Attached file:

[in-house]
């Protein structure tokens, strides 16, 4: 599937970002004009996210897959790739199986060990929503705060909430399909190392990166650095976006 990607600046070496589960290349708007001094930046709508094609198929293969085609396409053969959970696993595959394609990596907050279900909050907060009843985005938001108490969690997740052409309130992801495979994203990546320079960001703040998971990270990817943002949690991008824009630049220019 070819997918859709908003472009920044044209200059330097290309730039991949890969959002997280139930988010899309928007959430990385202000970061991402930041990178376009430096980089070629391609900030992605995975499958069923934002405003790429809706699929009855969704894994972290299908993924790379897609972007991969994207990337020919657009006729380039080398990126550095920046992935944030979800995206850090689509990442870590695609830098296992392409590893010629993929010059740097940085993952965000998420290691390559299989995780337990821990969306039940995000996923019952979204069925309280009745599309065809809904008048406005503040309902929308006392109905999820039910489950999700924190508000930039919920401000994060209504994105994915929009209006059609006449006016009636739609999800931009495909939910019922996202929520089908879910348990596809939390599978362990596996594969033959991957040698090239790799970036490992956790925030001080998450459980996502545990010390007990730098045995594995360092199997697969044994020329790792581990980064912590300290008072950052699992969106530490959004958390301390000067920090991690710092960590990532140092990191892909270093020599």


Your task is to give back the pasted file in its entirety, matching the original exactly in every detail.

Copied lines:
[in-house]
């Protein structure tokens, strides 16, 4: 599937970002004009996210897959790739199986060990929503705060909430399909190392990166650095976006 990607600046070496589960290349708007001094930046709508094609198929293969085609396409053969959970696993595959394609990596907050279900909050907060009843985005938001108490969690997740052409309130992801495979994203990546320079960001703040998971990270990817943002949690991008824009630049220019 070819997918859709908003472009920044044209200059330097290309730039991949890969959002997280139930988010899309928007959430990385202000970061991402930041990178376009430096980089070629391609900030992605995975499958069923934002405003790429809706699929009855969704894994972290299908993924790379897609972007991969994207990337020919657009006729380039080398990126550095920046992935944030979800995206850090689509990442870590695609830098296992392409590893010629993929010059740097940085993952965000998420290691390559299989995780337990821990969306039940995000996923019952979204069925309280009745599309065809809904008048406005503040309902929308006392109905999820039910489950999700924190508000930039919920401000994060209504994105994915929009209006059609006449006016009636739609999800931009495909939910019922996202929520089908879910348990596809939390599978362990596996594969033959991957040698090239790799970036490992956790925030001080998450459980996502545990010390007990730098045995594995360092199997697969044994020329790792581990980064912590300290008072950052699992969106530490959004958390301390000067920090991690710092960590990532140092990191892909270093020599």